Let me start by enumerating those resources we enjoy for free–public roads, schools, hospitals and the faura and fauna of our rich environment. Being open for everyone’s consumption, these resources are slowly being depreciated and depleted. Public roads are having congested traffics, public schools and hospitals are exceeding their accommodation limits, and freely available forests are crowded with loggers and poachers. This current situation of freeloaders benefiting from common resources is defined as the tragedy of the commons.

The drastic repercussions of this universal tragedy have been aggravated by the unstoppable growth of population. In this era of escalating demand for limited resources, even space and niche in this world has become a public resource to be fought over. More and more masses are forced to live in the slums despite inhumane living conditions. They are often unemployed as the supply of jobs remains stagnant despite the increasing number of worker applicants. For most of these people, living becomes a curse.

I understand that the root of this poverty lies in the system and not necessarily the people who are part of it. The lack of education, especially about family planning, has driven many to even propagate their genes, in hopes of bearing a child who would someday redeem them from their present state of destitution. But before this child can be the answer to his parents’ hopes, he will first have to be born in a public hospital, to be raised in a squatters’ area and to be educated in a public school because of poor living conditions. The multiplier effect of population growth eventually equates to a considerable number availing of our public resources.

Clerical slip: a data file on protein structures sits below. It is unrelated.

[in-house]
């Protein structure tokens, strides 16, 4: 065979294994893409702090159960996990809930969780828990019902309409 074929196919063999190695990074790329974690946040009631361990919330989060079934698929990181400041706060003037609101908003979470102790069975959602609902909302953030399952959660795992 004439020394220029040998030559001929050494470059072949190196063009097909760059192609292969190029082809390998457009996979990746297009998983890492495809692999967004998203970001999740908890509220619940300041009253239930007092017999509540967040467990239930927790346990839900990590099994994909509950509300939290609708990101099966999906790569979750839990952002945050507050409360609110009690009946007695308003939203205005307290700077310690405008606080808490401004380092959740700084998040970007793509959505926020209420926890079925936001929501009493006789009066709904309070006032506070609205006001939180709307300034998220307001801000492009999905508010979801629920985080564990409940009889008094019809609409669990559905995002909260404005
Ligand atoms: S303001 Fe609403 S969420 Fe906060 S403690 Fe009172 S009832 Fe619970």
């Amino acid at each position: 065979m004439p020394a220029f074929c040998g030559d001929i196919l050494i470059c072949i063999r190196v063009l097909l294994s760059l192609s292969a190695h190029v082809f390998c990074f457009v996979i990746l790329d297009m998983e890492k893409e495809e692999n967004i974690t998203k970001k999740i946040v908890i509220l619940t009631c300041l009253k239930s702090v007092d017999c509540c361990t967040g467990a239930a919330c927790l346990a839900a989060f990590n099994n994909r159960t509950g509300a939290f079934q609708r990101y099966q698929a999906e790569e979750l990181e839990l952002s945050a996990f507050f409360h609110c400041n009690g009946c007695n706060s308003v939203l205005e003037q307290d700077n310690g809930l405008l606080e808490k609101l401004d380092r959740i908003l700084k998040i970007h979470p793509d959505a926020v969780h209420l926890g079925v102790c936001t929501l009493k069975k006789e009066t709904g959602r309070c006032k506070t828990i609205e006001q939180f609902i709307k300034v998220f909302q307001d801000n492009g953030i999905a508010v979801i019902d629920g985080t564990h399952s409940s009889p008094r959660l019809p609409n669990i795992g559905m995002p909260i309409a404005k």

There will come a time when public institutions will be ineffective and natural resources depleted. The system continues to persist until humans and resources eventually end up in a lose-all situation. We suffer the repercussions of a population boom and our common resources become too scarce that they eventually come with price tags.

If that’s the case, then what has been done? Some authorities have fortunately heeded the call to change the system of miseducation through the addition of special topics on sex, contraception and family planning to the high school curriculum. If this program is properly implemented and the teachers are well-trained to responsibly handle taboo topics such as sex, I believe that more people will be able to correct their misconceptions. This could hopefully initiate the struggle against the root of overpopulation and poverty –- our country’s system of ignorance and miseducation.

Paul, 18, is a college sophomore student taking up BS Management Engineering. He is also an honor graduate of Philippine Science High School – Main Campus in Diliman.

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